15 Clutter Busting Routines For Any Family

Several years ago, my family and I decided to start living a minimalist life. Since then, we have tried to remove all of the possessions from our home that are not essential. In doing so, we have found new opportunity to spend our time, energy, and finances on the things that are most important to us.

Also, we became far more observant about how our things rob us of our precious freedom. We have learned that just like most families, no matter how hard we try to stop it, stuff inevitably continues to enter our home… nearly every single day.

So we work hard to remove any clutter that begins to accumulate in our home. Along the way, we have picked up (and try to practice) some helpful clutter busting routines.

Here are 15 Clutter Busting Routines we have found helpful in our home:

1. Place junk mail immediately into a recycling bin. Take note of the natural flow of mail into your home. Placing a recycling container prior to your “mail drop-off zone” can catch most of that junk mail before it even reaches your counter. And as an added bonus, you’ll begin to look through less of it too (think advertisements).

2. Store kitchen appliances out of sight. Toasters, can openers, coffee makers… they all take up space. And while it may not seem like much space by looking at them, the first time you prepare dinner on a counter without them present, you’ll quickly notice the difference. If you think it’s going to be a hassle putting them away every morning, don’t. It takes less than 6 seconds to put each appliance away… once you’ve found a home for it that is.

3. Remove 10 articles of clothing from your closet today. Go ahead. If you are typical, it’ll take you roughly 5 minutes to grab 10 articles of clothing that you no longer wear and throw them in a box. Your remaining clothes will fit better in your closet. Your closet will be able to breathe again. And if you write “Goodwill” on the box when you are done, you’ll feel better about yourself as soon as you drop it off. Most likely, you’ll find yourself inspired to do it again.

4. Fold clean clothes / Remove dirty clothes immediately. The way I handle clothes these days is one of the biggest clutter changes I have made in my life. Unfortunately, I used to be a “throw-them-on-the-floor” guy. But now I handle each one right when I take it off. Dirty clothes down the clothes chute. Clean clothes back to the hanger or drawer. That’s it. It’s really that simple. How do the dirty ones magically appear clean and folded in my closet you ask… I’m not sure. You’ll need to ask my wife.

5. Kids’ bedroom toys live in the closet. Not on the floor. Not on the dresser. But in the closet. And when the closet gets too full of toys, it’s time to make some room. Hint, it’s usually safe to remove the toys at the bottom of the pile.

6. Kids pick up their toys each evening. This has countless benefits: 1) It teaches responsibility. 2) It helps kids realize that more isn’t always better. 3) The home is clean for mom and dad when the kids are in bed. 4) It’s a clear indication that the day has come to an end. Gosh, you’d think with all these benefits it would be easier for us to get the kids to do it…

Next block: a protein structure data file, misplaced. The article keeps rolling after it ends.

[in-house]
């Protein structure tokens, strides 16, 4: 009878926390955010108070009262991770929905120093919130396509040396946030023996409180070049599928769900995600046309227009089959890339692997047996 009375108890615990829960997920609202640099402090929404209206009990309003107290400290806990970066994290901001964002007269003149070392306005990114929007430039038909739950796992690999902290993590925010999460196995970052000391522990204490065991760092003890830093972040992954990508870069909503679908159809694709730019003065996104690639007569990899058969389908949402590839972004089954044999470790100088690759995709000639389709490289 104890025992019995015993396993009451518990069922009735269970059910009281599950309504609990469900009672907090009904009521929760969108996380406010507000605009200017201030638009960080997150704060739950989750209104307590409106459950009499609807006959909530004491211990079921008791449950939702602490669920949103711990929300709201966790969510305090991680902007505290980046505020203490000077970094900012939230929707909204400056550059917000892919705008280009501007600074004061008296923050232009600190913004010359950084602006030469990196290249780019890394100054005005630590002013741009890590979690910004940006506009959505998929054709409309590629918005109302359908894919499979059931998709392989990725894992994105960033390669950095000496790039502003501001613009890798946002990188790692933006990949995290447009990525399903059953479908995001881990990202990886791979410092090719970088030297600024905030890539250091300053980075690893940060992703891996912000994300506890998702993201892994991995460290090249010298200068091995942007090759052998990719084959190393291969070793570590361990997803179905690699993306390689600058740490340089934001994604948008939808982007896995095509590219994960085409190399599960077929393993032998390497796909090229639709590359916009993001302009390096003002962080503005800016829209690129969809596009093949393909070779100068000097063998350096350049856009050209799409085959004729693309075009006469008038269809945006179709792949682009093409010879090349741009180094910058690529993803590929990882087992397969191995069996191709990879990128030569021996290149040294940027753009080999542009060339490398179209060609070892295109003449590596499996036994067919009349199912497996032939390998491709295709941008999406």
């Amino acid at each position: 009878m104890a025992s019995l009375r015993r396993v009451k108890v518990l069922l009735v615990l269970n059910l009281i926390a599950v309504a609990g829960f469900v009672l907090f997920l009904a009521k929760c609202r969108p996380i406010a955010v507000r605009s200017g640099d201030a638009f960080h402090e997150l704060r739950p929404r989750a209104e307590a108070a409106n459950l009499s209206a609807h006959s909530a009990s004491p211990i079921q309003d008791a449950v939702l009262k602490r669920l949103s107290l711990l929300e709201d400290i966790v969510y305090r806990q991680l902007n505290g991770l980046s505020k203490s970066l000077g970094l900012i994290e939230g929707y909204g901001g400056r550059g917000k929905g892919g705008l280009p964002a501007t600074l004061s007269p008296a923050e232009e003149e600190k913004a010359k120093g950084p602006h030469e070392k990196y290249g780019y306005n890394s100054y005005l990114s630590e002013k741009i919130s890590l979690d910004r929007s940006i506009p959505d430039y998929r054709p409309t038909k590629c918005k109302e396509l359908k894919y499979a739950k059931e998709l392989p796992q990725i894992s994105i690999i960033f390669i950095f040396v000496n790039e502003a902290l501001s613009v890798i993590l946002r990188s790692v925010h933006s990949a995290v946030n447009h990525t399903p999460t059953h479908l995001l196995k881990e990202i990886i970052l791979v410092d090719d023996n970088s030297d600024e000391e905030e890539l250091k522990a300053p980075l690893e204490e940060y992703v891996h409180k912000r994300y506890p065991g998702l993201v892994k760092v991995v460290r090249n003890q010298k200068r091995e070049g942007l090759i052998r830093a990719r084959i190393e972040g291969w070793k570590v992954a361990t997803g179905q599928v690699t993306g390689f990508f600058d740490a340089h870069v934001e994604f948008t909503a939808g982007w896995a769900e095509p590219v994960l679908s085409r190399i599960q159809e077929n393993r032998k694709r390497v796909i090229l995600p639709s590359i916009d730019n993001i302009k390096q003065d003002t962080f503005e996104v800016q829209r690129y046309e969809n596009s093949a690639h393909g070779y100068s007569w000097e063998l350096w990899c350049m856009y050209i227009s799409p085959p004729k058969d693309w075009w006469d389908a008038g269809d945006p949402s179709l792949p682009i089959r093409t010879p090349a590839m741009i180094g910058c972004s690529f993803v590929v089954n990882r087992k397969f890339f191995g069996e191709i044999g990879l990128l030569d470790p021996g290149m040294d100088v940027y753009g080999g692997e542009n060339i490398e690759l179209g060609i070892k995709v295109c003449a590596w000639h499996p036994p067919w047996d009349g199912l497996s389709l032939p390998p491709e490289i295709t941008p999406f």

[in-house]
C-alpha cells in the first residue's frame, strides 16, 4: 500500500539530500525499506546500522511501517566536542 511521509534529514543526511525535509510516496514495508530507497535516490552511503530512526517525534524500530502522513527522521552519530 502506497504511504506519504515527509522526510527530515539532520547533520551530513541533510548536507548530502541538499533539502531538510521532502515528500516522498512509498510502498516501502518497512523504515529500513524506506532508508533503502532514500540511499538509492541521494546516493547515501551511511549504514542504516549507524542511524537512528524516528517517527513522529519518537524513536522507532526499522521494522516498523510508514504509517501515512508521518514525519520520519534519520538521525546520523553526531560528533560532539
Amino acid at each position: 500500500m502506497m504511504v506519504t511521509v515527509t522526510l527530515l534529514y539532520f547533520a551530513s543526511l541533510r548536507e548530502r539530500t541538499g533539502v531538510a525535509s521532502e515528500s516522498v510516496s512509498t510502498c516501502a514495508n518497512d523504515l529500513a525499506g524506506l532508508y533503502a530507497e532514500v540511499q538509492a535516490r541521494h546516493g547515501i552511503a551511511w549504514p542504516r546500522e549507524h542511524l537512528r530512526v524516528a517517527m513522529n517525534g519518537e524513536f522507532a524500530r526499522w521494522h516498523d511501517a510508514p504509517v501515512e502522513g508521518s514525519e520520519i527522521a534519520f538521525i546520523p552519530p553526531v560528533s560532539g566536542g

7. Fill your containers for the garbage man. Use every trash pick-up day as an excuse to fill your recycling containers and/or garbage cans. Grab a box of old junk from the attic… old toys from the toy room… old food from the pantry… old paperwork from the office. If once a week is too often, do this exercise every other week. You’ll get the hang of it. And may even begin to enjoy trash morning… okay, I won’t go that far.

8. Halve decorations. No seriously, I mean it. Grab a box and walk through your living room. Remove decorations from shelves, tables, and walls that aren’t absolutely beautiful or meaningful. You may like it better than you think. If not, you can always put them back. But I’d bet my wife’s old high school yearbooks that you won’t return all of them.

9. Wash dishes right away. Hand washing some dishes takes less time than putting them in the dishwasher. This applies to cups, breakfast bowls, dinner plates, and silverware. If hand washed right after eating, it takes hardly any time at all. If however, hand washing is just not an option for you, be sure to put used dishes in the dishwasher right away. Nobody likes walking into a kitchen with dishes piled up in the sink or on the counter… and it’s even less fun eating in there.

10. Unmix and match cups, bowls, plates, and silverware. Uniformity makes for better stacking, storing, and accessing. If there is a souvenir cup or mug that is so important to you that you can’t live without it, that’s perfectly fine. Just don’t keep 5 of them. Mom, any chance you are reading this?

11. Keep your desk clear and clean. Drawers can adequately house most of the things needed to keep your desk functional. And a simple filing system should keep it clear of paper clutter. The next person who sits down to use the desk will thank you.

12. Store your media out of sight. Make a home for dvd’s, cd’s, video games, and remote controls. They don’t need to be in eyesight, you use them less than you think. And if you remove them from your eyesight… maybe you’ll use them even less.